A little factoid gets thrown around a lot around election time that the Democrats tend to win when the voter turnout is high.
Obviously this isn’t really talked about much by Republicans.
It’s commonly believed among Democrat circles that this is the reason why Republicans campaign for more restrictive voter registration laws.
Republicans obviously don’t agree, stating the laws are to prevent voter fraud.
So who’s right?
Well it’s pretty tough to get ahold of voter fraud data (studies are at best inconclusive), but getting election result data isn’t.
I’ve built a dataset with the FEC election results from the years 2000 - 2014 that’s designed to work really well with R’s tidyverse.
If you’re following along with the code, the dataset’s located in `fec-election-results/fec_tidy.csv`

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There’s a lot of information here, but we’re primarily concerned with the election year, the chamber (President, House or Senate), the party and obviously the percentage of votes.
To get a full description of the dataset check out its GitHub page.
The election results are only half the equation.
The other half is voter turnout.
Thankfully, the US Census Bureau has our back.
Sort of.
It’s in Excel.
Thankfully, yours truly has cleaned and tidied that data as well - check out the Github page for more information on this dataset.
If you’re running the notebook, that data’s in `census_voter_data/census_voter_data.csv`

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Now we have all of the data we need in raw form: all we have to do is join them on the state and year. There’s one implicit assumption that we’ll have to make: for each House district the turnout is the same as the state. Obviously that isn’t true, but we don’t have district-level turnout data so it’s the best we can do with the data available. We should be able to assess the impact of the assumption by removing the House races and seeing if there’s a difference in the end results. We do need to make one adjustment to the FEC data and divide the percentage values by 100. This might be fixed in a later version of the dataset (meaning I will fix it since I maintain it), so double check if you run the notebook.

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The simplest thing we can do is check how the voter percentage correlates to the vote percentage.

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Well it looks like the Democrats are on to something, but it’s pretty thin. Taking out the House races will remove a lot of noise. Elections for House seats tend to be all over the place in terms of vote percentages, plus the real turnout for those elections isn’t available since the turnout percentages are at the state level. Let’s take out our House races and see if the story changes.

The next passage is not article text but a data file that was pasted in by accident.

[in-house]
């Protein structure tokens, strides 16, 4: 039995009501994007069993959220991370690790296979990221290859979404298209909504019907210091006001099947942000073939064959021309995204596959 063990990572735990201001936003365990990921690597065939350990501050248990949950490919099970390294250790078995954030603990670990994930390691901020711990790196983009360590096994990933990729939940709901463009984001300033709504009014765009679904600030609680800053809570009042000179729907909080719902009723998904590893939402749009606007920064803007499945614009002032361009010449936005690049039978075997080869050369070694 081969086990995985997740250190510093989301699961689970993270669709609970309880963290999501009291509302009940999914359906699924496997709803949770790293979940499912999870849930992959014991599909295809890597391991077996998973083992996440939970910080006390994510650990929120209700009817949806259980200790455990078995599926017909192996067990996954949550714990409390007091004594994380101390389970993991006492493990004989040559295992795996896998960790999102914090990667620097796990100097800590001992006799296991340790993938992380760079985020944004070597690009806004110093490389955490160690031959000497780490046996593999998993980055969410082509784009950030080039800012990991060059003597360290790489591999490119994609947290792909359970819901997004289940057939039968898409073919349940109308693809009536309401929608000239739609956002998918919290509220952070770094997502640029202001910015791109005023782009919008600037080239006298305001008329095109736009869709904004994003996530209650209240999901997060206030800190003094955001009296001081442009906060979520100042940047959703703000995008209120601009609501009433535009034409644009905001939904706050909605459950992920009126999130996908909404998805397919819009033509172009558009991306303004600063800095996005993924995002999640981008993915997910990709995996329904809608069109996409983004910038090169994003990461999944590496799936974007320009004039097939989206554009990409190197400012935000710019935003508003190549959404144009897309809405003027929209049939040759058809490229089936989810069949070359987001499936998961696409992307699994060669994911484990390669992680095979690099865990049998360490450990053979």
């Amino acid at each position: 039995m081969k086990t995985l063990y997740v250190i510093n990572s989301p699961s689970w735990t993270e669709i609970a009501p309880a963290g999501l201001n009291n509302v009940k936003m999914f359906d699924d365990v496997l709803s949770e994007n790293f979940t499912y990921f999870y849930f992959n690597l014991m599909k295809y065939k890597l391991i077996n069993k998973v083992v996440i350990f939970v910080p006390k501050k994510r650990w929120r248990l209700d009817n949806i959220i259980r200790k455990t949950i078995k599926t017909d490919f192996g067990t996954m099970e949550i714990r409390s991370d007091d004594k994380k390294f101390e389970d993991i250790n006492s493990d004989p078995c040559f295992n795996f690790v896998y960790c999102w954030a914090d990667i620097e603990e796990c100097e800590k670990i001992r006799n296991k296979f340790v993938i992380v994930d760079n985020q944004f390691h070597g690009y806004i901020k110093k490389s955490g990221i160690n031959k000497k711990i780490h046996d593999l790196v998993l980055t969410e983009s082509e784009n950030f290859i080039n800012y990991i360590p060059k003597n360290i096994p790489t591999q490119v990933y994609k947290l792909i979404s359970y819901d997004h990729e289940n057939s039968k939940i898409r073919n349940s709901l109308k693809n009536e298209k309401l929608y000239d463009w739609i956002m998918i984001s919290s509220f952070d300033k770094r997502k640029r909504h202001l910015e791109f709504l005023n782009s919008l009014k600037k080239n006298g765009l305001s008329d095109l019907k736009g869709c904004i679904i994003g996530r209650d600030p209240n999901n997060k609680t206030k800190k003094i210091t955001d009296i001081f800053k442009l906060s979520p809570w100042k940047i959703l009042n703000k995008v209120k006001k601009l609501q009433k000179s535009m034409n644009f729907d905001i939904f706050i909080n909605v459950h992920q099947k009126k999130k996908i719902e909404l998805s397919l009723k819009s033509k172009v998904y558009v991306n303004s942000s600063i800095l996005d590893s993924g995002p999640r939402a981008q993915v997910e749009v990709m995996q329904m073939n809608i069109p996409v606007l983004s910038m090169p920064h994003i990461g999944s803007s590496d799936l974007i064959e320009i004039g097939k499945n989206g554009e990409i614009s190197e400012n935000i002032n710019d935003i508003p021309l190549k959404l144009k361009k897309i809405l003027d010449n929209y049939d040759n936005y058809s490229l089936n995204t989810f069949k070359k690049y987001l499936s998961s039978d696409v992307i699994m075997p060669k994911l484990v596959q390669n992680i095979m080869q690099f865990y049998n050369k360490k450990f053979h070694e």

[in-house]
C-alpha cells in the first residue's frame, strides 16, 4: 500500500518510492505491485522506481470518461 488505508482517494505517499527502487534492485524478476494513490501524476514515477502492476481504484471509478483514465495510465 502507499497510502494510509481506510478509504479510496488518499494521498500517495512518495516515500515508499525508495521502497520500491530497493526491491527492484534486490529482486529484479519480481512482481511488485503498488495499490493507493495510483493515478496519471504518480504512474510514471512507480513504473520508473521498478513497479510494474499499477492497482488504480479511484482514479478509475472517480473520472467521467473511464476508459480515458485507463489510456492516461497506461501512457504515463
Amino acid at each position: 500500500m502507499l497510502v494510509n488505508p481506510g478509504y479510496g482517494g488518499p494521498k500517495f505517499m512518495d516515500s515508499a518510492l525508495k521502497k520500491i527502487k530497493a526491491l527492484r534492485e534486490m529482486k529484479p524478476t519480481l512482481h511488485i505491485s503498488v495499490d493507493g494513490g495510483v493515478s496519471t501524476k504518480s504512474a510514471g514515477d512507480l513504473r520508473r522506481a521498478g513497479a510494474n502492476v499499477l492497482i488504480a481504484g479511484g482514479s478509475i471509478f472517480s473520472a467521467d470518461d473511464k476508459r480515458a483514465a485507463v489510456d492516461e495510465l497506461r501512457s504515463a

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Looks like the Democrats’ story is beginning to shape up. Let’s take a look at the actual correlations.

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```
Republican Correlation: -0.0852
Democrat Correlation: 0.0812
```

This is huge folks.
The correlation between turnout and vote percentage is over *two hundred percent* higher for Democrats than Republicans.
Data scientists can spin numbers too.
You get that for free, Democrats.
You’re welcome.

So *technically* there is a correlation, and if you’re willing to accept 0.08 as reasonable evidence (I’m not, more on that in a moment) then looks like the Democrats’ claim is correct; when turnout is higher, Democrats tend to win.
There are a couple of issues with this.
For one thing the data’s very noisy, meaning the linear relationship the correlation coefficient is explaining - the amount of variance in vote percentage explained by variance in turnout - doesn’t look great.
If we were to look at the value of the model we’d get a very low value, meaning the data’s non-linear.
It isn’t as though when turnout gets above 62% Democrats suddenly start winning anyway.
In my opinion correlation is a pretty weak way to tackle this problem.

A better way to phrase the question is this: is the turnout higher when the Democrats win? It seems like the same question, but there’s a really subtle difference between it and the original question. The original question - the one “answered” by the correlation coefficient - went something like this: Do Democrats perform better when turnout is higher? The outcome we’re explaining is continuous, so it’s essentially a curve fitting exercise except the curve is really complicated and nonlinear. When the question is “Do Democrats win more when turnout is higher?” we’re basically taking the elections, throwing them into “Democrat win” and “Republican win” buckets, and looking at the turnout distributions. The answer then is whether there’s a significant difference between the two distributions.

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Now there are two distributions that we want to find the difference between.
To put them side-by-side I’m going to use a violin plot, which plots the density (essentially *how many* points) of each value in the distribution on the x-axis for each party.
The wider the curve, the more points of or near that value there are.
I’ve also put the points themselves for reference.
This is what the distributions look like.

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Well this is tough to see. I drew the median values to make it a little more clear. It looks like the Dems are right if you squint hard enough, but is there really anything there?

There are several ways to get the answer - one option is to use traditional inference techniques, which woud involve modeling the distribution of turnouts for the Democrat and Republican wins and performing a significance test.
This would give a p-value that would determine whether it’s statistically significant provided we define precisely what we mean by statistically significant in the first place.
Well I’m not a statistician and I *really* don’t like p-values, so I’ll take a Bayesian approach instead.
This question can be answered directly using Markov Chain Monte Carlo (MCMC) on a Bayesian Network.

The idea behind Bayesian networks is to model not just the variables we observe, but the parameters to their distributions as well using conditional probabilities.